Alex, a graduate of Mississippi State University’s College of Forest Resources, is also a Forester with Southern Forestry Consultants and owns Legacy Land Management, LLC (LLM). LLM is a certified Disadvantaged Business Enterprise (DBE) in Mississippi and Louisiana and Certified Minority Business Enterprise (MBE) with the Mississippi Development Authority. Alex is also a 2017 alum of the Mississippi Economic Council’s Leadership Mississippi development program.


WEA Staff Serve on Faculty at Florida’s Largest Environmental Conference

Wiregrass Ecological Associates (WEA) staff presented as invited faculty at the 33rd Annual Environmental Permitting Summer School in Marco Island, Florida. The event, put on by the Florida Environmental Network, attracts more than 850 attorneys, consultants, officials, and landowners and is an excellent opportunity for professionals in a variety of fields to increase their knowledge on rules, regulations and ongoing projects in the environmental and ecological fields.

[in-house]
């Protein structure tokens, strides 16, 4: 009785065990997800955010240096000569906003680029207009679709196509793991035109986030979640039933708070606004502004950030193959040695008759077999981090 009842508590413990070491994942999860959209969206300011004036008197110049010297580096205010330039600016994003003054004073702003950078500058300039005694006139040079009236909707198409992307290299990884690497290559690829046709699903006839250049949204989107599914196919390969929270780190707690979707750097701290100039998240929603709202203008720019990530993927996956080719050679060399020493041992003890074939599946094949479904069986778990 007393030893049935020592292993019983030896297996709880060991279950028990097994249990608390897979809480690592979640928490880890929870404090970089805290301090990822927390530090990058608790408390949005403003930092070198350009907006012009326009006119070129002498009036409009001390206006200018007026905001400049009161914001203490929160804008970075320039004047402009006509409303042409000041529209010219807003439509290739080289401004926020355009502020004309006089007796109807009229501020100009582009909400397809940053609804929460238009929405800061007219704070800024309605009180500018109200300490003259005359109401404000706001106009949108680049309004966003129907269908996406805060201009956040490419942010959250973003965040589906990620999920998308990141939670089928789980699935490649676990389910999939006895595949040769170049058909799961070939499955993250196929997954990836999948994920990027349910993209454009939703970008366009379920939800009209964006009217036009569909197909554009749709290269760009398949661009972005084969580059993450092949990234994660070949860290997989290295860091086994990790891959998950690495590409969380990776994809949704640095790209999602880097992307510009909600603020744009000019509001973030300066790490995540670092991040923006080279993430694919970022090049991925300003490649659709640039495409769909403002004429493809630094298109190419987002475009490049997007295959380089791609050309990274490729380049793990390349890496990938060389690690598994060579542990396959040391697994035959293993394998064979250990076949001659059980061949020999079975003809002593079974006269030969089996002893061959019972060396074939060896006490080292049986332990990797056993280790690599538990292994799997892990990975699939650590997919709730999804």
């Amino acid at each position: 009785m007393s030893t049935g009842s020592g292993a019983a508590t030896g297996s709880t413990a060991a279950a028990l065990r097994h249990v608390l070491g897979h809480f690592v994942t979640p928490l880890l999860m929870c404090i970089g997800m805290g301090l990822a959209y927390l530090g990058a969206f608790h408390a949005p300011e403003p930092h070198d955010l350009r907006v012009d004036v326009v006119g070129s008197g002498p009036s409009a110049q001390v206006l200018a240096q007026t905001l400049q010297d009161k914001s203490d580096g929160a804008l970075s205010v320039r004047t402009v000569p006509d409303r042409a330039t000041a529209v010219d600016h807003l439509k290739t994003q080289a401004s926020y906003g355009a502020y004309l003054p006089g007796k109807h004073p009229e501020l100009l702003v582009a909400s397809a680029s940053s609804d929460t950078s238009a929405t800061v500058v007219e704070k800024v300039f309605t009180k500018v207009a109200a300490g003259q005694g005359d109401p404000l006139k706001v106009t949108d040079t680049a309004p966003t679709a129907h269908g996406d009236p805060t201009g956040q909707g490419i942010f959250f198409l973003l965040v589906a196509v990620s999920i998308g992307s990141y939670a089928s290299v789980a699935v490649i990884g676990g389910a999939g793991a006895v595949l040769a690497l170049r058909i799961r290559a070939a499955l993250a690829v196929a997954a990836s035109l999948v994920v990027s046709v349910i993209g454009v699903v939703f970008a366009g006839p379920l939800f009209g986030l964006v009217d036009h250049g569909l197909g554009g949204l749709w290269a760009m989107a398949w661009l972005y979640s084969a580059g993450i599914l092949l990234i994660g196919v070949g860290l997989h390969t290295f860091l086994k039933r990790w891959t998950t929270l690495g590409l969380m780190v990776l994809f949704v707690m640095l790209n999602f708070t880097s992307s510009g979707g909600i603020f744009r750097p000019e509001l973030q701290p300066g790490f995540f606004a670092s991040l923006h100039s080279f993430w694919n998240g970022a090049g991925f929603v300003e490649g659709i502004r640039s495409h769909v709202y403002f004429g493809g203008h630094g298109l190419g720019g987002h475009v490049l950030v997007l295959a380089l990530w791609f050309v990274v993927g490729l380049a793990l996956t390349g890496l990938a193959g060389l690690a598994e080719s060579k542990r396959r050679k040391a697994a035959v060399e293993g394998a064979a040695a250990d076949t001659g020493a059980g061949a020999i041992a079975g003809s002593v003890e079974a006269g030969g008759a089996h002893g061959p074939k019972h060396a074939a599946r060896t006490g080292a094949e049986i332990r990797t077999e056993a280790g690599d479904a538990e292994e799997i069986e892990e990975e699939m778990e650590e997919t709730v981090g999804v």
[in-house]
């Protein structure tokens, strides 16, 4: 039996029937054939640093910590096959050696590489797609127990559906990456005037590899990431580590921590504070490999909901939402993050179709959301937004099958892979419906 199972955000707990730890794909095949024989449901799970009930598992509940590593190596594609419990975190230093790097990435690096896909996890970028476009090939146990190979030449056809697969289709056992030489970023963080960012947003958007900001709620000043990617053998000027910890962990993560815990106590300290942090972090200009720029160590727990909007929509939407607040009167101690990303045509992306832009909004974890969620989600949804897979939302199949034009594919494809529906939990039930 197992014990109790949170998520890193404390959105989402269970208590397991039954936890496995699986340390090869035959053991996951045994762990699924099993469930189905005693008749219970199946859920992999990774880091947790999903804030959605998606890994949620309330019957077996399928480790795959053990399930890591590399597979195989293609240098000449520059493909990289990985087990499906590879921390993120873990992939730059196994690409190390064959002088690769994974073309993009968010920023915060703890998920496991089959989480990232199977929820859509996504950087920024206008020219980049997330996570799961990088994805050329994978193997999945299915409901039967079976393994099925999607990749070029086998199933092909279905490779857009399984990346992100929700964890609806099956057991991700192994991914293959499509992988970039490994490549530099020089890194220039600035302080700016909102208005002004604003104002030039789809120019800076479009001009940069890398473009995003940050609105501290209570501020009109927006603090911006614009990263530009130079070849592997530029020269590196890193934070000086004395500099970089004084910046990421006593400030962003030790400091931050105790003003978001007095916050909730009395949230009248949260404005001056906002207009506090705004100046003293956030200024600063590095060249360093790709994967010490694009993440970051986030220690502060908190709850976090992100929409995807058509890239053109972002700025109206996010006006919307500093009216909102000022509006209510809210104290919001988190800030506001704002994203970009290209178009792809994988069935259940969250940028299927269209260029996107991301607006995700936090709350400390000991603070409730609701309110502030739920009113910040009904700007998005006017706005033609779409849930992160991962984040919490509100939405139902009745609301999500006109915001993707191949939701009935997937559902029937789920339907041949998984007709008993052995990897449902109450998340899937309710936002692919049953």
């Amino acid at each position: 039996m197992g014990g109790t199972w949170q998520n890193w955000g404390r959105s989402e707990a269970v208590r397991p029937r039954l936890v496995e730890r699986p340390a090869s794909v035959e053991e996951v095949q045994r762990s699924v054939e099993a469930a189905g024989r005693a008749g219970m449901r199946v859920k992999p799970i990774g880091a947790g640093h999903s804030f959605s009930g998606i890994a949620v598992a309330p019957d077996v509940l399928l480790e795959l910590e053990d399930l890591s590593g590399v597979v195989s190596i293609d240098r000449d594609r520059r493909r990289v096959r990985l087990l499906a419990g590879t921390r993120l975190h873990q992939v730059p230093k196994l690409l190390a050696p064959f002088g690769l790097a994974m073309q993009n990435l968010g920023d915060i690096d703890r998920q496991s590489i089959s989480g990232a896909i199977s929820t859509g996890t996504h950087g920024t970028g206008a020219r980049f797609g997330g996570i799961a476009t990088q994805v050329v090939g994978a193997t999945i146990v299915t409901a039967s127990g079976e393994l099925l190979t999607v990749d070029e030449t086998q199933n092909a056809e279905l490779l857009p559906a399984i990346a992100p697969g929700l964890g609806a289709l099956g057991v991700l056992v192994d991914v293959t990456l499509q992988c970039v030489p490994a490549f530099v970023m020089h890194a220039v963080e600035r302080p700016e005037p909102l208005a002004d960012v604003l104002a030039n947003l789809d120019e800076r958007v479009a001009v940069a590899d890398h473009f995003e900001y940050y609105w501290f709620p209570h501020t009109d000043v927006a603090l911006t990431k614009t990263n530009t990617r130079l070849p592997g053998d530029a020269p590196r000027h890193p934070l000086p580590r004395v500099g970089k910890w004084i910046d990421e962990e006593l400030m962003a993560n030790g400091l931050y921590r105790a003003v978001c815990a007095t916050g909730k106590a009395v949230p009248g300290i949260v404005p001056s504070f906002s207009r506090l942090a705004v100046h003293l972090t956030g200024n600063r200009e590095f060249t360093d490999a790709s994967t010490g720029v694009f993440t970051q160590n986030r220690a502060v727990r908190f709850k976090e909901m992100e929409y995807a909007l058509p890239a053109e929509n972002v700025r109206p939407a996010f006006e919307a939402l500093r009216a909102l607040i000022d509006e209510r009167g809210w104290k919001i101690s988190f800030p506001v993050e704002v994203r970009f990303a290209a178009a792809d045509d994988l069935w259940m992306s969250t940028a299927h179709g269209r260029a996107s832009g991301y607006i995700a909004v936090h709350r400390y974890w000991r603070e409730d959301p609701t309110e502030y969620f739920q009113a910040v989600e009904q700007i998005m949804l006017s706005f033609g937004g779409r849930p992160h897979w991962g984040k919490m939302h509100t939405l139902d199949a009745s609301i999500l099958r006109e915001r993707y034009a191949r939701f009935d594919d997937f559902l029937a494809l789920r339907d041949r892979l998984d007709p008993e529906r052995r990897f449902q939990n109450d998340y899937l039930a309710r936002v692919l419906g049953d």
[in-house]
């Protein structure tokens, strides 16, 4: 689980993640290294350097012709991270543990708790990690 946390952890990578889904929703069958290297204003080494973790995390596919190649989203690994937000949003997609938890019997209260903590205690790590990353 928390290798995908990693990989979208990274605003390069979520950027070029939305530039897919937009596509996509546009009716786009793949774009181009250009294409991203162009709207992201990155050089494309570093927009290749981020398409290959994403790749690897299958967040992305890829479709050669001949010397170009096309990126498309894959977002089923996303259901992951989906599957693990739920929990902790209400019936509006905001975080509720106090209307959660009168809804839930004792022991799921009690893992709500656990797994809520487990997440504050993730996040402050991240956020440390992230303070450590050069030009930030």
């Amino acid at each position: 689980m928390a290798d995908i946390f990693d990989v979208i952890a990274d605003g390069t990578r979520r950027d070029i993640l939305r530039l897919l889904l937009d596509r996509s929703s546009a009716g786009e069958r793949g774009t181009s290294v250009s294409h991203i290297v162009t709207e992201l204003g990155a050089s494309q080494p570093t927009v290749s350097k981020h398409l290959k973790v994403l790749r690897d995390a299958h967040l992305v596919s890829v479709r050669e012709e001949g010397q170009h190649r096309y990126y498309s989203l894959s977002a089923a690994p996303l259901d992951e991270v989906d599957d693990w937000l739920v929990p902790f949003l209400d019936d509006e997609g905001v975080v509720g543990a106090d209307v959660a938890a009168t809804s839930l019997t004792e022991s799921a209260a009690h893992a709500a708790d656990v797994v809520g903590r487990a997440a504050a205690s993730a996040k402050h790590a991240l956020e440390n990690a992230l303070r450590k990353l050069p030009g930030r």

Austin D. Carroll and George Fullerton authored a presentation about the effects of Hurricane Michael on threatened and endangered species.  Mr. Fullerton presented these findings during the “Successful Applications of Imperiled Species Management Practices” session. Hurricane Michael caused widespread damage throughout northwest Florida in 2018.  This includes significant impacts to populations and/or habitat for gopher tortoises, red-cockaded woodpeckers, and flatwoods salamanders. Through early action and continued management, natural resource professionals have sought to mitigate damages caused by this storm and develop strategies for recovery.  This presentation documented findings from public and private land managers across the impacted areas and how these lessons can help improve resiliency in the future.